One reason for the void is that American politicians have learned to muzzle themselves. In the run-up to the 2004 Democratic primaries, Howard Dean said he favored an "even-handed role" for the U.S. — and was blasted for being hostile to Israel. Likewise, Barack Obama has been scolded for daring to say: "Nobody is suffering more than the Palestinian people." In contrast, Hillary Rodham Clinton has safely refused to show an inch of daylight between herself and Prime Minister Ehud Olmert.
 
A second reason may be that American politicians just don't get it. King Abdullah of Jordan spoke to Congress this month and observed: "The wellspring of regional division, the source of resentment and frustration far beyond, is the denial of justice and peace in Palestine." Though widely criticized, King Abdullah was exactly right: from Morocco to Yemen to Sudan, the Palestinian cause arouses ordinary people in coffee shops more than almost anything else.
 
You can argue that Arabs pursue a double standard, focusing on repression by Israelis while ignoring greater human rights violations by fellow Arabs. But the suffering in Palestinian territories, while not remotely at the scale of brutality in Sudan or Iraq, is still tragically real.
 
B'Tselem, a respected Israeli human rights organization, reports that last year Palestinians killed 17 Israeli civilians (including one minor) and six Israeli soldiers. In the same period, B'Tselem said, Israeli forces killed 660 Palestinians, triple the number killed in 2005. Of the Palestinians killed in 2006, half were not taking part in hostilities at the time they were killed, and 141 were minors.
 
For more than half a century, the U.S. was an honest broker in the Middle East. Presidents Harry Truman, Lyndon Johnson and Ronald Reagan were warmer to Israel and Dwight Eisenhower, Jimmy Carter and George H. W. Bush a bit cooler, but all sought a balance. George W. Bush has abandoned that tradition of balance.
 
Hard-line Israeli policies have profoundly harmed that country's long-term security by adding vulnerable settlements, radicalizing young Palestinians, empowering Hamas and Hezbollah, isolating Israel in the world and nurturing another generation of terrorists in Lebanon. The Israeli right's aggressive approach has only hurt Israeli security, just as President Bush's invasion of Iraq ended up harming U.S. interests.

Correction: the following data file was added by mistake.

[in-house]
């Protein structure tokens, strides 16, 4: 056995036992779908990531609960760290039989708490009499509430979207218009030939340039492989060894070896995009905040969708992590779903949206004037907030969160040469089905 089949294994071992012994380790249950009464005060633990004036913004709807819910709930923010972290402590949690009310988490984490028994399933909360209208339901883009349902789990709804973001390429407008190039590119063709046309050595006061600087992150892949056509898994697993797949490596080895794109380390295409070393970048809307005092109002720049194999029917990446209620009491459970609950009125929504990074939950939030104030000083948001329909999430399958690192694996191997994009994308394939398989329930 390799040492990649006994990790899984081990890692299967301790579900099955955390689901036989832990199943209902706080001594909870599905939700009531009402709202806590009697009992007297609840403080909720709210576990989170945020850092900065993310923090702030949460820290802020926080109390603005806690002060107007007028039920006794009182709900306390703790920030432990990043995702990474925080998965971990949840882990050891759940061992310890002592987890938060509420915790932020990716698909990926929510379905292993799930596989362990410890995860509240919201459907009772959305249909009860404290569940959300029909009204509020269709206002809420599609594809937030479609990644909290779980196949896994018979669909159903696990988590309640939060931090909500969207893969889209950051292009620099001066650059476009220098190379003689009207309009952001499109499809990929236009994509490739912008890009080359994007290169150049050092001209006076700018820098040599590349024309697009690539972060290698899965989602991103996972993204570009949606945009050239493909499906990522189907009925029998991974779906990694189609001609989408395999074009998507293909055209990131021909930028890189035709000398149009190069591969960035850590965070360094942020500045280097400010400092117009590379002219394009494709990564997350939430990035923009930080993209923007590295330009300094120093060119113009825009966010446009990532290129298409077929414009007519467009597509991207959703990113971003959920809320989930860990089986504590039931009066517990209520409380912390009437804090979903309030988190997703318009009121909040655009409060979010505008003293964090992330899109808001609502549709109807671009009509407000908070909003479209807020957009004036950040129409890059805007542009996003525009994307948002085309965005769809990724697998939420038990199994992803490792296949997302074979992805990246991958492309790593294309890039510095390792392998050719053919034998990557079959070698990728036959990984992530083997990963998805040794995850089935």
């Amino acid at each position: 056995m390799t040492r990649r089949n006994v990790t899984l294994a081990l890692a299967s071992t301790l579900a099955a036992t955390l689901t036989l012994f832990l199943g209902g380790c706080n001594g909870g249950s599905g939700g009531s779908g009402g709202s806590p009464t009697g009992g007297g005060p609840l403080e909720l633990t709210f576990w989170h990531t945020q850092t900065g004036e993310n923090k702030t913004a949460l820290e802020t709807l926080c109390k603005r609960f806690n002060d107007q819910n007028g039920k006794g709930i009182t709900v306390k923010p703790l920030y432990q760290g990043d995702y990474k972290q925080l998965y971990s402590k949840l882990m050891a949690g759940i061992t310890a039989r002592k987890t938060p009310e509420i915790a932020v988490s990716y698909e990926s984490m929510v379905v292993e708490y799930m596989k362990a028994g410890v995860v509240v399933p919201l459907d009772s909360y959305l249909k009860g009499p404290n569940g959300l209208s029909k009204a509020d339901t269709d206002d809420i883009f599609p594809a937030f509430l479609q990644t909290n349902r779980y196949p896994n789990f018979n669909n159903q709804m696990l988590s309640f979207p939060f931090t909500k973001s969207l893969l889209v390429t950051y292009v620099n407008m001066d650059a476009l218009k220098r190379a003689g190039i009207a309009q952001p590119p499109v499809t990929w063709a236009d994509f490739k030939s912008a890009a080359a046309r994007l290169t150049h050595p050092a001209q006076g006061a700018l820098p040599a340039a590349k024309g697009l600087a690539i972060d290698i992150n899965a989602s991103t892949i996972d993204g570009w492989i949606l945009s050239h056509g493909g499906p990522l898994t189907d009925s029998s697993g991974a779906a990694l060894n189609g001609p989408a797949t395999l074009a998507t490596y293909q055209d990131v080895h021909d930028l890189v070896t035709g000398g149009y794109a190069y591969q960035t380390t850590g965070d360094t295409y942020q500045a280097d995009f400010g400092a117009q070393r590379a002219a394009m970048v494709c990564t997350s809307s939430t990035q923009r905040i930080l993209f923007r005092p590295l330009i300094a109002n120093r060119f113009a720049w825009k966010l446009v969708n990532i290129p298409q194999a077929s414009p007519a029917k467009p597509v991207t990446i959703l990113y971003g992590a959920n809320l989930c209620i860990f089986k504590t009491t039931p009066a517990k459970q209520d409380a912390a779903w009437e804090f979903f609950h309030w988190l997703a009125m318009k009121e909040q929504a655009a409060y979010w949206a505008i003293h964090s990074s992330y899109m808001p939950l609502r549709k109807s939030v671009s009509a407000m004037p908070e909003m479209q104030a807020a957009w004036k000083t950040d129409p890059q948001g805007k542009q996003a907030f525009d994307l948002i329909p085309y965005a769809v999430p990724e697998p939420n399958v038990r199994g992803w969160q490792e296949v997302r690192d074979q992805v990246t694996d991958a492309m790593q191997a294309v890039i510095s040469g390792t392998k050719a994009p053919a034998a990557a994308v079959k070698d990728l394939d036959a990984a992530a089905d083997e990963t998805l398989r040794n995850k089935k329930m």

The best hope for Israel in the long run isn't a better fence or more weaponry; they can provide a measure of security in the short run but will be of little help if terrorists turn, as they eventually will if the present trajectory continues, to chemical, biological or radiological weapons. Ultimately, security for Israel will emerge only from a peace agreement with Palestinians. We even know what that peace deal will look like: the Geneva accord, reached in 2003 by private Israeli and Palestinian negotiators.
 
M. J. Rosenberg of the Israel Policy Forum headlined a recent column, "Pandering Not Required." He wisely called on American presidential candidates instead to prove their support for Israel by pledging: "If I am elected president, I will do everything in my power to bring about negotiations between Israelis and Palestinians with the goal of achieving peace and security for Israel and a secure state for the Palestinians."
 
Last summer, after Hezbollah killed three Israeli soldiers and kidnapped two others, Prime Minister Olmert invaded Lebanon and thus transformed Hezbollah into a heroic force in much of the Arab world. President Bush would have been a much better friend to Israel if he had tried to rein in Mr. Olmert. So let's be better friends — and stop biting our tongues.
 
Source: New York Times, 18 March. 2007